Ten tips to get the fashion internship of your dreams

Contrary to popular belief, getting an internship in a fashion company is no more difficult than in other sectors. FashionUnited gives you ten tactics and tips gleaned from fashion professionals.

1. Meet as many people as possible in a context of non-recruitment

“This is advice that was given to me before I even started my podcasts,” Adrien Garcia told FashionUnited. The co-founder of Réuni and creator of the EDM podcast proposes to take advantage of being a student and not actively looking for a job to meet as many people as possible and offer cafes. He explains: “It’s important to make contact when you have nothing to ask because at least we saw them for the first time in a non-transactional context. People are always flattered that we come to them for advice. It also offers the possibility of giving them a good first impression and frankly, we do not realize how powerful it is to find a job behind.

2. Create content

Today, everyone can make their talents known to the whole world through the creation of an Instagram or Youtube account, or by launching a newsletter or a podcast. It would therefore be a shame to do without it. Whether you are targeting the field of creative, cultural, commercial or fashion marketing, demonstrating your interest and your growing expertise on a theme related to the targeted sector will always be a plus. If the content is qualitative, it will allow its author to stand out, even to acquire a certain visibility before an interview.

3. Go to the field

Fashion is above all a business and therefore a matter of sales. This is why Anne-Sophie Buffe, independent digital manager, specializing in the fashion and luxury sector, advises going into the field and experimenting with in-store sales. “For a first internship in this sector, it is very educational to spend a few weeks, or even a few months in the store, in contact with the three poles that make up the strength of a house: its product, its customers and its sales teams”, She explains by email to FashionUnited. “We learn a lot about the behavior and expectations of customers and the functioning of teams. This experience will be a real plus for your next meetings, particularly focused on marketing, product or sales development.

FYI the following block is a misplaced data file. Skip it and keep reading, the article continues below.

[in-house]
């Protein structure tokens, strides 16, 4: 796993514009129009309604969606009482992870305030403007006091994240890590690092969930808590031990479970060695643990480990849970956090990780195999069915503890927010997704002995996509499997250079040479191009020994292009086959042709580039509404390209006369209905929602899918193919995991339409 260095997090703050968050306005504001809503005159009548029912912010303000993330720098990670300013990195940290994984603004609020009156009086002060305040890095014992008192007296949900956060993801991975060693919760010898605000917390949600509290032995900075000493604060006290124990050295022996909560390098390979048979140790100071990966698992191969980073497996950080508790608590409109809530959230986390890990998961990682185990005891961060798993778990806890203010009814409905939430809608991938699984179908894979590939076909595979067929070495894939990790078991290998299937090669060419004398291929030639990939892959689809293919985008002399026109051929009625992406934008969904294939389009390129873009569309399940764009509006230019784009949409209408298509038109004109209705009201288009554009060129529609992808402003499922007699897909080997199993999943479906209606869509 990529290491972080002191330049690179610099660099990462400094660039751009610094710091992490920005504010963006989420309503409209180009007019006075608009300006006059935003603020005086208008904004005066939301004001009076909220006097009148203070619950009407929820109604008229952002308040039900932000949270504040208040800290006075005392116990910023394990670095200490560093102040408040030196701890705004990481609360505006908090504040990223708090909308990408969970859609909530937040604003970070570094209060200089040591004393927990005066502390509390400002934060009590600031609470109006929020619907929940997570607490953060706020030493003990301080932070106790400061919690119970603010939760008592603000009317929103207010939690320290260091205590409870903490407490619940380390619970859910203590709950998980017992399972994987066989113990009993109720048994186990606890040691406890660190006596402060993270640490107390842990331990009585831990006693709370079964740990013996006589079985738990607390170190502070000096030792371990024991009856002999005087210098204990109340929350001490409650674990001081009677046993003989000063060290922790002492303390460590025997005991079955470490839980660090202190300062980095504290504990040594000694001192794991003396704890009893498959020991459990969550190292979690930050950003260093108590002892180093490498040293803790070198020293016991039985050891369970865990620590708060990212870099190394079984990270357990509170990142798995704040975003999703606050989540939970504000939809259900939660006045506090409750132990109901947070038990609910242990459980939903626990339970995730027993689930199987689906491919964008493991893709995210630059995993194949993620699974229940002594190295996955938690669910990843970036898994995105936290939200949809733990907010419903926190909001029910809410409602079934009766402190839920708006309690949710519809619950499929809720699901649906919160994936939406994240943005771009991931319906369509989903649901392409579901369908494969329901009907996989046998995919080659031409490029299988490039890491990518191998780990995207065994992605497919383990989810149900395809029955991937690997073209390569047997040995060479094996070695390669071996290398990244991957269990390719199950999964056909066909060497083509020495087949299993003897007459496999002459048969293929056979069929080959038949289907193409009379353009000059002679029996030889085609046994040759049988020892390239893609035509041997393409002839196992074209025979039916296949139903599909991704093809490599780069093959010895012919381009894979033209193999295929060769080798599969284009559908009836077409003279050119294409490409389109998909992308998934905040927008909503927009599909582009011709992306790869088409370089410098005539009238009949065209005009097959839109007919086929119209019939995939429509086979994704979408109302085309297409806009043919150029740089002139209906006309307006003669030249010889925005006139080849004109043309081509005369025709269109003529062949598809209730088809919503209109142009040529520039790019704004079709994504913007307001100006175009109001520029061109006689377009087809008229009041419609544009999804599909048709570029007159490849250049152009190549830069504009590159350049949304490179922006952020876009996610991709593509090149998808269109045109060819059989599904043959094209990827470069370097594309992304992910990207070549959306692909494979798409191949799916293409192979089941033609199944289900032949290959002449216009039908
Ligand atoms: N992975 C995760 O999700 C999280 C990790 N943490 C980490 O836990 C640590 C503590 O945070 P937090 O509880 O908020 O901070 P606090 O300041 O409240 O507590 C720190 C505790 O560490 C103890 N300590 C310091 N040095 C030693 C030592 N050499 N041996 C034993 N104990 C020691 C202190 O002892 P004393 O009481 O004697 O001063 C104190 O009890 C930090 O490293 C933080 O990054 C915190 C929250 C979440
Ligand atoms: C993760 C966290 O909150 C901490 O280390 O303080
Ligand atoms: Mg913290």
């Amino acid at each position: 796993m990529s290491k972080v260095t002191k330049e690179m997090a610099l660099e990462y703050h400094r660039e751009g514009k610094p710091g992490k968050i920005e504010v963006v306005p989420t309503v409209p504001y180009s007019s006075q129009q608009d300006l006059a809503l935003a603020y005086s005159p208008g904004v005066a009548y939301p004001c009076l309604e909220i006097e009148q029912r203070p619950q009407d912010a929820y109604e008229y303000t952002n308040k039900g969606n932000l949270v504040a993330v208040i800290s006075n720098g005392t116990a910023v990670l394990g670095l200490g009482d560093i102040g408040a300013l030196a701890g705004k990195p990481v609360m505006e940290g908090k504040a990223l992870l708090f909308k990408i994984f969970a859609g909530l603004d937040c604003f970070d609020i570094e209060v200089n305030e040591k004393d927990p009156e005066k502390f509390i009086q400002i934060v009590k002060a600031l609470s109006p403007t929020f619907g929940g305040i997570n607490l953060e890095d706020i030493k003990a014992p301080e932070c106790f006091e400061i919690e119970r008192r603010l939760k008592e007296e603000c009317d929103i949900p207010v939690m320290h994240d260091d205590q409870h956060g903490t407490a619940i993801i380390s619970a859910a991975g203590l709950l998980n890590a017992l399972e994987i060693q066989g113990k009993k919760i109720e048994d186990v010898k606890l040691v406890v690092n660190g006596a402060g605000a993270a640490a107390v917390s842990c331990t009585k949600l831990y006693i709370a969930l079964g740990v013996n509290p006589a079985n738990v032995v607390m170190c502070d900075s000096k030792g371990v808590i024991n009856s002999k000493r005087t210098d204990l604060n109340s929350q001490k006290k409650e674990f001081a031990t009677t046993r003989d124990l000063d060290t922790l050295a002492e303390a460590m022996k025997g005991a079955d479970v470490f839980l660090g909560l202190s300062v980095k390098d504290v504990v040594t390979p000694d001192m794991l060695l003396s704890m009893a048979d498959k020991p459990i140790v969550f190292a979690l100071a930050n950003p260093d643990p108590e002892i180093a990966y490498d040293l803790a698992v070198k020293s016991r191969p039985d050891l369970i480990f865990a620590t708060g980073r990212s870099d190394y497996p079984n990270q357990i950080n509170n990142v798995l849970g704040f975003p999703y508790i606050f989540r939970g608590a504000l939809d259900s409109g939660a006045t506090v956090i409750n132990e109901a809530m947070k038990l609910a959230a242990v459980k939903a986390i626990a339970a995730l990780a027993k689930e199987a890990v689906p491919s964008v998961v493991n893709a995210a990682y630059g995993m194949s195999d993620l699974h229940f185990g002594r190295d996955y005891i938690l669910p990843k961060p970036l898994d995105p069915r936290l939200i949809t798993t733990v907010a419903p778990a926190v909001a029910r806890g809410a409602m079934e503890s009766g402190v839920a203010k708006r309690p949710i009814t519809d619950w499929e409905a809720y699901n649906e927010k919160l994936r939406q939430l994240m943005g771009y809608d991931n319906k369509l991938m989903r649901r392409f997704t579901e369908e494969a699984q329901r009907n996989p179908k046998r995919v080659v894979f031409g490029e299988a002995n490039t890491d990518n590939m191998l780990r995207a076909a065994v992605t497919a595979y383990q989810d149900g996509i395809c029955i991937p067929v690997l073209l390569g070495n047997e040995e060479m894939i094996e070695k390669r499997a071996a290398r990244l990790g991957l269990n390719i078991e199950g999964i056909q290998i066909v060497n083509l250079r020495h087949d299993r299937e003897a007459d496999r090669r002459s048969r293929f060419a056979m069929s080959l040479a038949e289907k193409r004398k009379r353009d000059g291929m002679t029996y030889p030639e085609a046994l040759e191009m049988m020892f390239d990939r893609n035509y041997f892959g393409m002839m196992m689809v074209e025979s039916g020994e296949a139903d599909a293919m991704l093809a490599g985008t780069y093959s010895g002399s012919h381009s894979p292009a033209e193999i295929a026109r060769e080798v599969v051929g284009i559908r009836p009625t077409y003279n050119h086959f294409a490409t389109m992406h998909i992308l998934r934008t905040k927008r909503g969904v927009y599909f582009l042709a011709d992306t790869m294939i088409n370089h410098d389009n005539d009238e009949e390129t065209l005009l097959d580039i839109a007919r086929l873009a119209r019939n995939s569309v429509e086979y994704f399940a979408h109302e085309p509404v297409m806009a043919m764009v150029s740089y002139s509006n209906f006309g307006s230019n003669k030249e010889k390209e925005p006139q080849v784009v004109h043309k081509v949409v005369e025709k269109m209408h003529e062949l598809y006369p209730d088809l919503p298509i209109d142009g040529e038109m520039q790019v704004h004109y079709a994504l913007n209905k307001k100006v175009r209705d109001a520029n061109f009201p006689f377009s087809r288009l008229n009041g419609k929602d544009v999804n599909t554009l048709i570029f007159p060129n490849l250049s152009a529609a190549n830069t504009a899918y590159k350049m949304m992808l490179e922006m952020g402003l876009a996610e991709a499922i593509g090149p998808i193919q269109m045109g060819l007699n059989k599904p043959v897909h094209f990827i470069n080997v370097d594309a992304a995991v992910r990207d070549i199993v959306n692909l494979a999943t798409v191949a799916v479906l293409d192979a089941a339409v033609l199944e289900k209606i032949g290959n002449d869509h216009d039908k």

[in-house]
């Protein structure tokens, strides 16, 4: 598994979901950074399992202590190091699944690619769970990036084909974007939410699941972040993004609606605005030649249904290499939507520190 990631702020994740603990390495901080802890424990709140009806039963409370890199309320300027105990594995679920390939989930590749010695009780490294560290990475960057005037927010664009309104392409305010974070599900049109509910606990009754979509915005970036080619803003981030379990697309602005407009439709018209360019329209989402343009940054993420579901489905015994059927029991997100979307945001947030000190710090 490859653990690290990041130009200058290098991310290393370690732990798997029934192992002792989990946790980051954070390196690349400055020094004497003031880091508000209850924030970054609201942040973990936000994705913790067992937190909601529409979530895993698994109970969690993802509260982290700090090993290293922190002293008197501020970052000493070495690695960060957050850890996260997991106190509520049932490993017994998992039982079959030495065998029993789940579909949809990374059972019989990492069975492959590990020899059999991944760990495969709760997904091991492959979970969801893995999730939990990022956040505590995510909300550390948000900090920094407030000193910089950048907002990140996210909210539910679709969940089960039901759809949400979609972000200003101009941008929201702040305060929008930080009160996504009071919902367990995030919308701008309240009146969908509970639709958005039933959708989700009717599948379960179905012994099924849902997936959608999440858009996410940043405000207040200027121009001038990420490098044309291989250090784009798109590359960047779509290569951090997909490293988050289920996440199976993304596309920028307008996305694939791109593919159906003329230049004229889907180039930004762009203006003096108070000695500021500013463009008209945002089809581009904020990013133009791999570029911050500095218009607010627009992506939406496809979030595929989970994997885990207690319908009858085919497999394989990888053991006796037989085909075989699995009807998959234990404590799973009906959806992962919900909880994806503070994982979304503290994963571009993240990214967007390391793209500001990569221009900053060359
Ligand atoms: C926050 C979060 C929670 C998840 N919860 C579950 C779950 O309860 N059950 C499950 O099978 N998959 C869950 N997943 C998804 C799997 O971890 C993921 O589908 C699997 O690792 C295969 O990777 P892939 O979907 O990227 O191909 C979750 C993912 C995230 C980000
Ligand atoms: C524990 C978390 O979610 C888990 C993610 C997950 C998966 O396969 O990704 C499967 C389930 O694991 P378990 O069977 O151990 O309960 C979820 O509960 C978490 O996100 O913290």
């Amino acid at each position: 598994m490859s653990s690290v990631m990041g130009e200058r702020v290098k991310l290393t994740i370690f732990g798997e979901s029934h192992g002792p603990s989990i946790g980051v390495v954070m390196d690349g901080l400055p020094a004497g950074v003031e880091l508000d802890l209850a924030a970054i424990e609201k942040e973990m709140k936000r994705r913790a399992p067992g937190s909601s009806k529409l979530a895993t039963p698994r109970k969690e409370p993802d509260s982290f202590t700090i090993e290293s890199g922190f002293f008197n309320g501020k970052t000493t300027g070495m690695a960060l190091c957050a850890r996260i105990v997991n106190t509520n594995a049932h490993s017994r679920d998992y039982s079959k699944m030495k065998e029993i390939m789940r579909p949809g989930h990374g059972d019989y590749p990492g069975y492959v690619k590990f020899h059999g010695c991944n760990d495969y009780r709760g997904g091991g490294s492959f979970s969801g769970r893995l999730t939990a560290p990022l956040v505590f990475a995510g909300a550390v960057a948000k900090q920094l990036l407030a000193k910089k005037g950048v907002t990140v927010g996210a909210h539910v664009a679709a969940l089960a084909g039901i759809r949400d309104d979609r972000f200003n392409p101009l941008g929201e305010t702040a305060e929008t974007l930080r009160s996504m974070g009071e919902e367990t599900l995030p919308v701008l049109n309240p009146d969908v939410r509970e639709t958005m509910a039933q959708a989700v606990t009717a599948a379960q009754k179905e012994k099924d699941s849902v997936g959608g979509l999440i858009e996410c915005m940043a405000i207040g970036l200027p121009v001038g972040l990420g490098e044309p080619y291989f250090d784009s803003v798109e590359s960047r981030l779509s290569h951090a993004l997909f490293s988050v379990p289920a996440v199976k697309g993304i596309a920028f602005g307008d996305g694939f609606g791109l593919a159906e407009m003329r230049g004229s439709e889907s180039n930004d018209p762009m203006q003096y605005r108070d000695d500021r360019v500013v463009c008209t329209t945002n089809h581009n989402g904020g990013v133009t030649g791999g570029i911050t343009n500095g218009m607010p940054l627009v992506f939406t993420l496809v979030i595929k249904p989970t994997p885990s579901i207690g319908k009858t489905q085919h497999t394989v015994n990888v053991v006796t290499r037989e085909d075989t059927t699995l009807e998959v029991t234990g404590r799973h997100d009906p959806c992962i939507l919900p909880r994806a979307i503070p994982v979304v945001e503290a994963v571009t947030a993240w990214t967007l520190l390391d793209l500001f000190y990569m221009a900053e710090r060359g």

4. Take care of your wallet

A word of advice for those targeting the creative fields: take care of your portfolio. For Allison Lianza, Jersey stylist at Saint Laurent, “you can be creative, but don’t forget to include technical drawings. When we leave school, we sometimes think that it is not of great importance, but in professional life we ​​will always be confronted with their conception. The recruiter therefore needs to know the level of the future intern “.

“The portfolio must be presented in a super professional and super clean manner,” recalls Adrien Garcia. According to him, it is better to avoid presenting it on an I-pad: “I have the impression that it disturbs a lot because it is a profession of creation, of contact with the material.”

5. Get closer to your school’s internship manager

If you are a student, there is a good chance that your establishment has an internship supervisor. Do not hesitate to consult it and make yourself known by clearly formulating what you are looking for: types of positions and companies targeted.